Newegg Website Was Infiltrated By Hackers For Nearly A Month, Customer Financial Data Stolen

Even though Newegg is one of the most popular destinations for enthusiasts looking to score the latest and greatest hardware for the gaming rigs, the retail giant is not immune to the nefarious actions of the hacker community. To that end, Newegg's website was hacked, and the parties responsible were able to inject 15 lines of credit card skimming code into the retailer's payments page. That code hid there, undetected, from August 14 through September 18 meaning if you made a purchase there between those dates, you need to be concerned.

credit card

News of the attack comes from Yonathan Klijnsma, a threat researcher from RiskIQ. The injected code was able to steal credit card data from customers and sent that data to a server that was controlled by the hackers using a similar domain name. An HTTPS certificate was used with the nefarious server so that shoppers would be none the wiser.

The nefarious injected code worked on both the desktop and mobile versions of the Newegg website, but it's not clear now if mobile transactions were affected. Newegg removed the code yesterday after being contacted by a company called Volexity, the incident response firm that discovered the malicious code. It's easy to think of Newegg as a smaller online retailer, but it is massive, and this hack has significant reach. Newegg did $2.65 billion in revenue in 2016 and had more than 45 million monthly unique visitors.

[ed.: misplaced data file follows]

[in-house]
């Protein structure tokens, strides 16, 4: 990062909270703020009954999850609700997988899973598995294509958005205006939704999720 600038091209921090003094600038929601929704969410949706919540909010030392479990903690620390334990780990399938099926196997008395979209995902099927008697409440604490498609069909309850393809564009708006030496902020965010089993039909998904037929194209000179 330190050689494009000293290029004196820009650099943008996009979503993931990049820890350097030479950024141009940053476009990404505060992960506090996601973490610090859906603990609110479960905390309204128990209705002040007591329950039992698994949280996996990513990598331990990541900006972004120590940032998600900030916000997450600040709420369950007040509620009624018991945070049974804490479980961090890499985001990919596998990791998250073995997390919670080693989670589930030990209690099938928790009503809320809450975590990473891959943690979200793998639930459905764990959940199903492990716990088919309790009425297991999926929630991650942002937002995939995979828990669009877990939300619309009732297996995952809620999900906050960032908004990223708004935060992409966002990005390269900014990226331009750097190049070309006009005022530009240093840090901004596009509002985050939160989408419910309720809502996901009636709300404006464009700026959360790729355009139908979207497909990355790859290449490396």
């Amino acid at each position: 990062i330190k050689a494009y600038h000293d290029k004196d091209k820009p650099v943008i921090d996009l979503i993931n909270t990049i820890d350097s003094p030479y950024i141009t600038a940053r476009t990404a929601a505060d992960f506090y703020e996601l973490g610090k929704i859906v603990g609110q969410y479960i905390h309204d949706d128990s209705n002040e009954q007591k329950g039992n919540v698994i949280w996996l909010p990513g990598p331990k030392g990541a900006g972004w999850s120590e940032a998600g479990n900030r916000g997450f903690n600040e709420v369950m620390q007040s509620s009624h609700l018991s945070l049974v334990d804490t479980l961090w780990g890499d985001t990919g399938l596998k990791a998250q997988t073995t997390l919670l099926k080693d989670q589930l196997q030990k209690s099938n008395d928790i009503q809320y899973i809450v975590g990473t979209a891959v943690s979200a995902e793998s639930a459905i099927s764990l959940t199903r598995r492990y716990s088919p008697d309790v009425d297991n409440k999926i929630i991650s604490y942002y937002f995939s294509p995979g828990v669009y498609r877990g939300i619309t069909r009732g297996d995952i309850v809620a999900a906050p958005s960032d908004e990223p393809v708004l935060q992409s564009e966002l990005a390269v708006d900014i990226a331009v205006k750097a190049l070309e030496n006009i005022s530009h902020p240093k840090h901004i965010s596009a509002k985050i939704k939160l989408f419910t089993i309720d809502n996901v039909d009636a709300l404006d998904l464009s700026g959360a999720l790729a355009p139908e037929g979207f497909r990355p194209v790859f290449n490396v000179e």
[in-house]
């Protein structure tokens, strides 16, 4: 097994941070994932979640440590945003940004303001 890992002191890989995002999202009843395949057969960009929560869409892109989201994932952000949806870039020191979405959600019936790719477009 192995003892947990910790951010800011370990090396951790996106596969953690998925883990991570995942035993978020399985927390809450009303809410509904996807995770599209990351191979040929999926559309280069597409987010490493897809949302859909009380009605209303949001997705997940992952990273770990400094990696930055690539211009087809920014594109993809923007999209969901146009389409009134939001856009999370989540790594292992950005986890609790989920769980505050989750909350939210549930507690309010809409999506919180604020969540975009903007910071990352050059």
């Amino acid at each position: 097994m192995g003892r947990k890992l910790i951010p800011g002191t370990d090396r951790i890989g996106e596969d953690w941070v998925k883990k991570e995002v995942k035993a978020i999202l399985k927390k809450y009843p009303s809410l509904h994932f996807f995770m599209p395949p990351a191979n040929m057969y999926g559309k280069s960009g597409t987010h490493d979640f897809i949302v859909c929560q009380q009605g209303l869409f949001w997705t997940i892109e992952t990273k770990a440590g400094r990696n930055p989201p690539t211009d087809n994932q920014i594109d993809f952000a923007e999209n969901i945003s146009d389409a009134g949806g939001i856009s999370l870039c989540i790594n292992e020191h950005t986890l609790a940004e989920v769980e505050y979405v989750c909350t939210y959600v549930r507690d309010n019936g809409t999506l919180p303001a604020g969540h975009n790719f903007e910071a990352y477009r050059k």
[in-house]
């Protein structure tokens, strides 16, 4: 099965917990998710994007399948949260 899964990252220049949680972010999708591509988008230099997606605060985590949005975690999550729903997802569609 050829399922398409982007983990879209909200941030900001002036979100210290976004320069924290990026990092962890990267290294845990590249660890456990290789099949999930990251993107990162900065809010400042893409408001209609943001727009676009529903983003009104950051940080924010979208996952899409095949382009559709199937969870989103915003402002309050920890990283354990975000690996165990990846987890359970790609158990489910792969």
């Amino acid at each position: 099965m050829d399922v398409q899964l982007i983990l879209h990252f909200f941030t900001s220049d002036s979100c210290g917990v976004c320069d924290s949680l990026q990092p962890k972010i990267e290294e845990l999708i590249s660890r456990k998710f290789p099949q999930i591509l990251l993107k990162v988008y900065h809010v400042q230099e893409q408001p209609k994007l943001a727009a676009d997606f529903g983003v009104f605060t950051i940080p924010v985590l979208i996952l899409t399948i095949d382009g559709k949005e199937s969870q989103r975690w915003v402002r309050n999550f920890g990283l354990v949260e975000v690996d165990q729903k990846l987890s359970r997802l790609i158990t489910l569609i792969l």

No details on exactly how many transactions were made during the time the malicious code was live have been offered. Newegg has confirmed to its customers via email that it doesn’t know how many accounts were affected. The attack is being attributed to the Magecart group, a collective of hackers that carry out attacks against websites. The code used in the Newegg breach is reportedly very similar to the code used in the British Airways credit card breach and a similar Ticketmaster breach.


Tags:  security, Hack, Newegg, breach
Via:  TechCrunch
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